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New Jersey Federal Court Denies Franchisor Summary Judgment on Employment Claims
Posted in Employment

After denying a motion to dismiss, a federal court in New Jersey has now refused to grant summary judgment to a franchisor on racial discrimination and other employment-related claims asserted by its franchisee’s employee. Ward v. Cottman Transmission Sys., LLC, 2022 WL 909637 (D.N.J. Mar. 29, 2022). The plaintiff in the case, Zevin Ward, worked at a franchised Cottman Transmission center in New Jersey. Ward claimed that the franchise owner racially harassed him and forced him to work over fifty hours per week without paying him overtime. After Ward filed an EEOC complaint and was discharged, he sued the franchisee, its principal, and the franchisor, Cottman Transmission, alleging claims under federal and state civil rights laws and the federal Fair Labor Standards Act. Following discovery, the franchisor moved for summary judgment, arguing that it had no liability to Ward because it was not his employer.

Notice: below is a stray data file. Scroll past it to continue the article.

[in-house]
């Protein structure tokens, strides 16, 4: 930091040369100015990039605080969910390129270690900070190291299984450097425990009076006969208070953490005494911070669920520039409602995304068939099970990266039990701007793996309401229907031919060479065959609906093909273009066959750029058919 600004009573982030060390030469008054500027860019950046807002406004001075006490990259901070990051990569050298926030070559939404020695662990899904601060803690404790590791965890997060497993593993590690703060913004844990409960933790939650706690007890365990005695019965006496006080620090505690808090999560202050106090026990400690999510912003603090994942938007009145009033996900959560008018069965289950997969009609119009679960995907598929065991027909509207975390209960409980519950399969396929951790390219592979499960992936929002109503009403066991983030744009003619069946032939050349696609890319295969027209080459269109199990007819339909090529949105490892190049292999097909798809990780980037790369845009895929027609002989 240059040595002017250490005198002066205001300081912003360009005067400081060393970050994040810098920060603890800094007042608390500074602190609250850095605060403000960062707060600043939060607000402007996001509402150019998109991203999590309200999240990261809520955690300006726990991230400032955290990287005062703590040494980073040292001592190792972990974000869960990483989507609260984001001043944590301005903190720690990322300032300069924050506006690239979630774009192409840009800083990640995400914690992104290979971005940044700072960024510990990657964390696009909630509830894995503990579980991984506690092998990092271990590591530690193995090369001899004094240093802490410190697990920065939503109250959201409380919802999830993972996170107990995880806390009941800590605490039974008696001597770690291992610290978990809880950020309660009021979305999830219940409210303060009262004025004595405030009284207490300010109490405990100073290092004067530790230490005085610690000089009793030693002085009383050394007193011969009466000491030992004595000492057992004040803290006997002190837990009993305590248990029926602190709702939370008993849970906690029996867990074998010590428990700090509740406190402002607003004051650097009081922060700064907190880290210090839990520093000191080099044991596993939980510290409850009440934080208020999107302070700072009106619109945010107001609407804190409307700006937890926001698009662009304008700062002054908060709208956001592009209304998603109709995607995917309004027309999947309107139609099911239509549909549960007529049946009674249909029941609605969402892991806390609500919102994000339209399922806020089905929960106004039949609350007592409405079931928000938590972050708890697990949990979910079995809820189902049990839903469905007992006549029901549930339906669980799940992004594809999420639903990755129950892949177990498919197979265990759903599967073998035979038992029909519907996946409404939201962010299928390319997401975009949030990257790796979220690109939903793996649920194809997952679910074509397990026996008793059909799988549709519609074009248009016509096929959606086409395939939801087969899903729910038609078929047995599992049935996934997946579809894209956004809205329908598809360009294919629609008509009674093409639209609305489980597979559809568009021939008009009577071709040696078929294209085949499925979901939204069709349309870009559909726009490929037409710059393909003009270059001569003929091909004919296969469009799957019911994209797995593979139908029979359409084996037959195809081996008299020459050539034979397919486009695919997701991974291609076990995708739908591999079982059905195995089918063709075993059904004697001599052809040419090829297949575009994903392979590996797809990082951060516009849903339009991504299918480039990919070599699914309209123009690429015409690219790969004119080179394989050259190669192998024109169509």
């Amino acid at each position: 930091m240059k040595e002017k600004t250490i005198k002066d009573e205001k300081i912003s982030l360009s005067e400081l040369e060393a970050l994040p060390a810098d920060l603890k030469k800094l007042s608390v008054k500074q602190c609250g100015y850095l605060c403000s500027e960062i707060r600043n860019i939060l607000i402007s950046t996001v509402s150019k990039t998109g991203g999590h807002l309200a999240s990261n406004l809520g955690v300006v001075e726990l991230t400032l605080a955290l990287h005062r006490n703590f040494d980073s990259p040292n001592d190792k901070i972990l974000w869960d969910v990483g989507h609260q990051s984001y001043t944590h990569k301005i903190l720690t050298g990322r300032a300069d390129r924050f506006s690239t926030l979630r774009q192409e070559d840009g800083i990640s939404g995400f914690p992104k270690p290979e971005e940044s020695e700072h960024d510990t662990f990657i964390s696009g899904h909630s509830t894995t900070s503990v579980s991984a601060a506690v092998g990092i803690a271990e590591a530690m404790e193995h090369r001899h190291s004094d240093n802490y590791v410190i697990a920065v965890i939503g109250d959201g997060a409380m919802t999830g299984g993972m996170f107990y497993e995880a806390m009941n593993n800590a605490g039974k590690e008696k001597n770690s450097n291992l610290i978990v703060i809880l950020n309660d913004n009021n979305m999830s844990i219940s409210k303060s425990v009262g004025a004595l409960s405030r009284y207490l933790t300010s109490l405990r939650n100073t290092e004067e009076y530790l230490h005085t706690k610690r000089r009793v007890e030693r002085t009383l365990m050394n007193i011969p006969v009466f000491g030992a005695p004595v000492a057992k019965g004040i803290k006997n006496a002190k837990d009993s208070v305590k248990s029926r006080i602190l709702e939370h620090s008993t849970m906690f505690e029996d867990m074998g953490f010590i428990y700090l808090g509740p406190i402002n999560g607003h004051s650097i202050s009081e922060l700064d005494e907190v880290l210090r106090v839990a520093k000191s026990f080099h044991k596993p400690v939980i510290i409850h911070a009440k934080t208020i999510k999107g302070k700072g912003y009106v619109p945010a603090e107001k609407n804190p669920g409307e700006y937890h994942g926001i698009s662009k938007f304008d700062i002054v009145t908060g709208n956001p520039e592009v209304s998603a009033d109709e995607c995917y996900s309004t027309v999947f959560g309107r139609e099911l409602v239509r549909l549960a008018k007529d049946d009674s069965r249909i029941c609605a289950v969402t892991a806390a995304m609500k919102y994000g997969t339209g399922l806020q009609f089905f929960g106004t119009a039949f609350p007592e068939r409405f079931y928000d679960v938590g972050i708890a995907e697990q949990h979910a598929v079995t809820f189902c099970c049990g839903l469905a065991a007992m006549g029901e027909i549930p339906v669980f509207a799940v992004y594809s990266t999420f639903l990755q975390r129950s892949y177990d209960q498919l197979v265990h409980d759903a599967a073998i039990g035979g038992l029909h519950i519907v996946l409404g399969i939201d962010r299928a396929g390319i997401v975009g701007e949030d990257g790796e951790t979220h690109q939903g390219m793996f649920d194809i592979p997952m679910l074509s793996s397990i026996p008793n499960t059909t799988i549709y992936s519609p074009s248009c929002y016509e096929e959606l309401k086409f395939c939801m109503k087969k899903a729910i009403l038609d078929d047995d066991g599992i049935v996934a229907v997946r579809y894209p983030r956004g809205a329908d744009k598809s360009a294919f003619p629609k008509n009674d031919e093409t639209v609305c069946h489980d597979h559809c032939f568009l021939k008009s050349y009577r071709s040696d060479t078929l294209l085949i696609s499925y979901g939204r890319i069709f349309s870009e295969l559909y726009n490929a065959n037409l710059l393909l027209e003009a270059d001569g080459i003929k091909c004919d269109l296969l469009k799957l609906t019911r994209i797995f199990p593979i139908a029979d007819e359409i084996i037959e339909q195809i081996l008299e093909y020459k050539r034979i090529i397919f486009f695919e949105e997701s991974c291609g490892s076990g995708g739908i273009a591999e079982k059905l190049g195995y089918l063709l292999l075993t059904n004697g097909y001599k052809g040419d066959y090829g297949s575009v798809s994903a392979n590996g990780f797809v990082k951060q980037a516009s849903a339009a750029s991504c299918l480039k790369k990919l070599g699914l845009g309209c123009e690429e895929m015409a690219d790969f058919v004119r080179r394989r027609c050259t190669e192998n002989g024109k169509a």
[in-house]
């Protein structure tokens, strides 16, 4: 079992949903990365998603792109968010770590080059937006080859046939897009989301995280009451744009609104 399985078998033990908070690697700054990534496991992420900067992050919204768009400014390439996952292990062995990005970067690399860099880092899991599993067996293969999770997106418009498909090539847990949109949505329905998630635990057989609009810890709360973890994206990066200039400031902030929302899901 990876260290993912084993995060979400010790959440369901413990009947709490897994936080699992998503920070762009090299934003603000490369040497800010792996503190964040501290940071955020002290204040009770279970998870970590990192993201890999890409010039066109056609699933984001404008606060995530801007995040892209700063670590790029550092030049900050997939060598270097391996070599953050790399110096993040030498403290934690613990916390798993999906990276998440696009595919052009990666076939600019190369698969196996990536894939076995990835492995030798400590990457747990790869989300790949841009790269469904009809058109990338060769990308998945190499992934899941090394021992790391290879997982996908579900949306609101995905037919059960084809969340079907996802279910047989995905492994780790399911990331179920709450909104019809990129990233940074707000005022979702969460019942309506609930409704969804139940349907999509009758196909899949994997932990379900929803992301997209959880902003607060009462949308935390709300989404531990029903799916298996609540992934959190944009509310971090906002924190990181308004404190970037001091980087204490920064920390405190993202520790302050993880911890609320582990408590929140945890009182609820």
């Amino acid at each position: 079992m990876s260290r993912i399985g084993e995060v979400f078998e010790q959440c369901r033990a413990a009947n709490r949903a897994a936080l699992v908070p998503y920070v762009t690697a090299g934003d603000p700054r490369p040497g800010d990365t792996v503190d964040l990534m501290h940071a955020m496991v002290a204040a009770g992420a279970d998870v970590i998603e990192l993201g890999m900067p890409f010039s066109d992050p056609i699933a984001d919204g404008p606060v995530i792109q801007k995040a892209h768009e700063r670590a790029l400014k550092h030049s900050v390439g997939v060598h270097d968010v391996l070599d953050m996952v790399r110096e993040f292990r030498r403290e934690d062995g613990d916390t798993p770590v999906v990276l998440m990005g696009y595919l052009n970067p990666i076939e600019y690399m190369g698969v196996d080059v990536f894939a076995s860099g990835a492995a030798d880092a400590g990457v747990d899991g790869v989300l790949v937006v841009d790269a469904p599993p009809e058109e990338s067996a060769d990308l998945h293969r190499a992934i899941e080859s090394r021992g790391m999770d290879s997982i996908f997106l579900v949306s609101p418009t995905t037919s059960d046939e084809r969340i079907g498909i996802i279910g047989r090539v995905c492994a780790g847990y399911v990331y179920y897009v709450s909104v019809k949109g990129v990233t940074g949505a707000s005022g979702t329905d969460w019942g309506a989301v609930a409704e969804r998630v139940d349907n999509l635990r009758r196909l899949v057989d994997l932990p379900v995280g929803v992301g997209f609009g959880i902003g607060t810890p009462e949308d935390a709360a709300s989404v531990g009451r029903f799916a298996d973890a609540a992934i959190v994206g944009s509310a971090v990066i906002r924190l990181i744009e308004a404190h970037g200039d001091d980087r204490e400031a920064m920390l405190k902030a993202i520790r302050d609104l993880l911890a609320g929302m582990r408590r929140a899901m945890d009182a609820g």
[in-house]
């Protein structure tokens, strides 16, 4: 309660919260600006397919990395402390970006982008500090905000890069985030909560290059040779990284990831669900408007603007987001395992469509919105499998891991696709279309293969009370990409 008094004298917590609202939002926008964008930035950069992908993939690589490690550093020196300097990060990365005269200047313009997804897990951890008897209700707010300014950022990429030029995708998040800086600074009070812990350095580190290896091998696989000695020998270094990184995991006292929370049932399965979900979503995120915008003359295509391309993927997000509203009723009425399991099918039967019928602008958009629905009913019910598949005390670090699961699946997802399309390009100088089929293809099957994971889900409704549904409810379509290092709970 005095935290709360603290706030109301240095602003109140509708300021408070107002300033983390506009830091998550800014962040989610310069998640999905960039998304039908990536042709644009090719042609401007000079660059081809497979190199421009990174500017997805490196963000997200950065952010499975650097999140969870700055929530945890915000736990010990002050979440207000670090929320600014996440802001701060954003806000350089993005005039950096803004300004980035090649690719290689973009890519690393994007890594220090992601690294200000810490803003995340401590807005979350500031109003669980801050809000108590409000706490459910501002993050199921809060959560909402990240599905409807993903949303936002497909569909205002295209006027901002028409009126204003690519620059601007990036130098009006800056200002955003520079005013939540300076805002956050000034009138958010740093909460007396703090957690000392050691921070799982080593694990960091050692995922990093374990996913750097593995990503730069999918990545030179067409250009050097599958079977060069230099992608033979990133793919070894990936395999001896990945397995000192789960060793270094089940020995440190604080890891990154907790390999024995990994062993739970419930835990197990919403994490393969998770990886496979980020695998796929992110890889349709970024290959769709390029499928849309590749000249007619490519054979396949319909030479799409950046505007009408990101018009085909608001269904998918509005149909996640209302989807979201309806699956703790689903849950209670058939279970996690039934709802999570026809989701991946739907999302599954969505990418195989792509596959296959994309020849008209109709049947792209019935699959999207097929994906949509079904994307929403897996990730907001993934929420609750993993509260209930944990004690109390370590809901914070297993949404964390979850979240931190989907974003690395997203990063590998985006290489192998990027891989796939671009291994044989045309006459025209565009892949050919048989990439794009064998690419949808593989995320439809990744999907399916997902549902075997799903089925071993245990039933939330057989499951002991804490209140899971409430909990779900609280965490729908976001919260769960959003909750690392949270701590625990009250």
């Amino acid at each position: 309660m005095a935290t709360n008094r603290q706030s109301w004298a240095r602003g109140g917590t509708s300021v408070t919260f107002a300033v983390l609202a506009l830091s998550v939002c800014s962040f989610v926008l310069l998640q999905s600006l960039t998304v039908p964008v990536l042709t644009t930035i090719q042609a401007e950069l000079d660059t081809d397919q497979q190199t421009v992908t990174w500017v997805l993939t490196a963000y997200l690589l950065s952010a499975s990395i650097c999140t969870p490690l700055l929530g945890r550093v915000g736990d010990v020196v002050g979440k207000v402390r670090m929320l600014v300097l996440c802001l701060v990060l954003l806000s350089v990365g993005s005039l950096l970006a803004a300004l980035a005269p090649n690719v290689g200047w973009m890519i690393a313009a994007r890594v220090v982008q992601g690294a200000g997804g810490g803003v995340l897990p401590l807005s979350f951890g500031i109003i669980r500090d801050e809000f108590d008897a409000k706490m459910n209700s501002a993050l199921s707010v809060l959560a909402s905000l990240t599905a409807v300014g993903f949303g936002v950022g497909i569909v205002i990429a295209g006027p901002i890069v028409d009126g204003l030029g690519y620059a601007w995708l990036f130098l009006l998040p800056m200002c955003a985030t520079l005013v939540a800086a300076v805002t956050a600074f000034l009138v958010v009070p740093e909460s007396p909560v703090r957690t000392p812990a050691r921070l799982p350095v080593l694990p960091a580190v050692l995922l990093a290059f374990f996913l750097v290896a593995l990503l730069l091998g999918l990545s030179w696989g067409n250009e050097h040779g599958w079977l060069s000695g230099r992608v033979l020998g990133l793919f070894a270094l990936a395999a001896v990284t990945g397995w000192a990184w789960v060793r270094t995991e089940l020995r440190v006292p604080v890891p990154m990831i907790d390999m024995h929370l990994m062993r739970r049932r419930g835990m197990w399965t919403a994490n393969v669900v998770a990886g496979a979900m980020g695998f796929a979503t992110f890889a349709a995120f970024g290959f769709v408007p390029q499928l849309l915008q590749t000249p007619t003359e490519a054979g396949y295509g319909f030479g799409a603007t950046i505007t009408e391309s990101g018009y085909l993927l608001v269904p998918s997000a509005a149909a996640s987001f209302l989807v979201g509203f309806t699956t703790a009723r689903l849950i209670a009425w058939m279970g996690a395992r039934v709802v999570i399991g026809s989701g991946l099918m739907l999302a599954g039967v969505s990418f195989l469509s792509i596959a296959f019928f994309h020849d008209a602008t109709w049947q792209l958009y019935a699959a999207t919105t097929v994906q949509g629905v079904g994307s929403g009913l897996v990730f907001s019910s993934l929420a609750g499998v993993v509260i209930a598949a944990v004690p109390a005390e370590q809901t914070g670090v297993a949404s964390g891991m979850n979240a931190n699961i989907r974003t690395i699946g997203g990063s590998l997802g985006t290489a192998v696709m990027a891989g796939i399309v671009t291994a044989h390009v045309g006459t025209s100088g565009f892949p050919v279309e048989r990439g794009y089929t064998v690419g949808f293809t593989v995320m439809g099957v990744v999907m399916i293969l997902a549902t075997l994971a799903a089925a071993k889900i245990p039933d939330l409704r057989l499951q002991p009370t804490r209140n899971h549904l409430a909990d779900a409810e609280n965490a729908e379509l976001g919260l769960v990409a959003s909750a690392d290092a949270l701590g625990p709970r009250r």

The court denied the motion, principally because disputed issues of fact precluded a determination as to whether the franchisor qualified as Ward’s employer under governing law. The record demonstrated that the franchisor had not been involved in hiring or firing Ward, did not pay him, and was not even aware of his employment. However, the court pointed to various franchise agreement provisions showing possible theoretical franchisor control over franchisee employees, such as those mandating hours of operation or suggesting how employees might better perform certain tasks. Thus, the court held, genuine issues of material fact precluded summary judgment as to respondeat superior liability. If the franchisor were liable for the franchisee’s conduct on that basis, it would not matter if the franchisor itself had engaged in racial harassment or other alleged misconduct. In the court’s opinion, the same facts regarding potential control also precluded summary judgment in favor of the franchisor on the FLSA claim; the evidence potentially was sufficient to show that the franchisor was Ward’s employer for purposes of that statute.

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